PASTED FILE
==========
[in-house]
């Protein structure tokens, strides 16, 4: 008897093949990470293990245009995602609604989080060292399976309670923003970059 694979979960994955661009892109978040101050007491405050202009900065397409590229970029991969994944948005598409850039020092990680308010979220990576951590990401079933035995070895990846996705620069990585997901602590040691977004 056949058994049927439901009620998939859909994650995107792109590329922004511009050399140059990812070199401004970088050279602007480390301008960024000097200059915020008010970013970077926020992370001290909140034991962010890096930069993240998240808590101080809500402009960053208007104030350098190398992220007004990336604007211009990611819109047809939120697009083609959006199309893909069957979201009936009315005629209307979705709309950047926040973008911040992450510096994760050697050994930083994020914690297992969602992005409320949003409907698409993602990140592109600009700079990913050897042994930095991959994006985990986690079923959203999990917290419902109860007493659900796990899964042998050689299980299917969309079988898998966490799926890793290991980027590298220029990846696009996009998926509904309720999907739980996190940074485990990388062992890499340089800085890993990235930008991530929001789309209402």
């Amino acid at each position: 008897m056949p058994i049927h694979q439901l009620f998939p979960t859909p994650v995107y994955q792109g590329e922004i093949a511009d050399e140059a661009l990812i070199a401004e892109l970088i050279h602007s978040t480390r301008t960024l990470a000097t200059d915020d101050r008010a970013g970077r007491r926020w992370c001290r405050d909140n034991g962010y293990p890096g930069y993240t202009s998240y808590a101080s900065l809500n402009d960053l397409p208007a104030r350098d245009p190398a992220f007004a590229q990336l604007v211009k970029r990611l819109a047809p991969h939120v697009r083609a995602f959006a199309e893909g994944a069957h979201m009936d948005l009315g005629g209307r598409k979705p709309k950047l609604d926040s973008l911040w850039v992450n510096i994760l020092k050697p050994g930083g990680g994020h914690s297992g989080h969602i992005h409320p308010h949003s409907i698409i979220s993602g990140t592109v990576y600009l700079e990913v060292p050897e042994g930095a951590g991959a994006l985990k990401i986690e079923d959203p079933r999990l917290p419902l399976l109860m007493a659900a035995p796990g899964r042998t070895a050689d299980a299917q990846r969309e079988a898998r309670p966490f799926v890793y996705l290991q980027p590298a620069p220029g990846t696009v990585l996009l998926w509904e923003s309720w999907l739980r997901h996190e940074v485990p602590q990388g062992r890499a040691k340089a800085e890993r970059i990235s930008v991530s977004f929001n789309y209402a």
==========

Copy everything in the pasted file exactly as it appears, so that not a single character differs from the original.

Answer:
[in-house]
């Protein structure tokens, strides 16, 4: 008897093949990470293990245009995602609604989080060292399976309670923003970059 694979979960994955661009892109978040101050007491405050202009900065397409590229970029991969994944948005598409850039020092990680308010979220990576951590990401079933035995070895990846996705620069990585997901602590040691977004 056949058994049927439901009620998939859909994650995107792109590329922004511009050399140059990812070199401004970088050279602007480390301008960024000097200059915020008010970013970077926020992370001290909140034991962010890096930069993240998240808590101080809500402009960053208007104030350098190398992220007004990336604007211009990611819109047809939120697009083609959006199309893909069957979201009936009315005629209307979705709309950047926040973008911040992450510096994760050697050994930083994020914690297992969602992005409320949003409907698409993602990140592109600009700079990913050897042994930095991959994006985990986690079923959203999990917290419902109860007493659900796990899964042998050689299980299917969309079988898998966490799926890793290991980027590298220029990846696009996009998926509904309720999907739980996190940074485990990388062992890499340089800085890993990235930008991530929001789309209402």
């Amino acid at each position: 008897m056949p058994i049927h694979q439901l009620f998939p979960t859909p994650v995107y994955q792109g590329e922004i093949a511009d050399e140059a661009l990812i070199a401004e892109l970088i050279h602007s978040t480390r301008t960024l990470a000097t200059d915020d101050r008010a970013g970077r007491r926020w992370c001290r405050d909140n034991g962010y293990p890096g930069y993240t202009s998240y808590a101080s900065l809500n402009d960053l397409p208007a104030r350098d245009p190398a992220f007004a590229q990336l604007v211009k970029r990611l819109a047809p991969h939120v697009r083609a995602f959006a199309e893909g994944a069957h979201m009936d948005l009315g005629g209307r598409k979705p709309k950047l609604d926040s973008l911040w850039v992450n510096i994760l020092k050697p050994g930083g990680g994020h914690s297992g989080h969602i992005h409320p308010h949003s409907i698409i979220s993602g990140t592109v990576y600009l700079e990913v060292p050897e042994g930095a951590g991959a994006l985990k990401i986690e079923d959203p079933r999990l917290p419902l399976l109860m007493a659900a035995p796990g899964r042998t070895a050689d299980a299917q990846r969309e079988a898998r309670p966490f799926v890793y996705l290991q980027p590298a620069p220029g990846t696009v990585l996009l998926w509904e923003s309720w999907l739980r997901h996190e940074v485990p602590q990388g062992r890499a040691k340089a800085e890993r970059i990235s930008v991530s977004f929001n789309y209402a």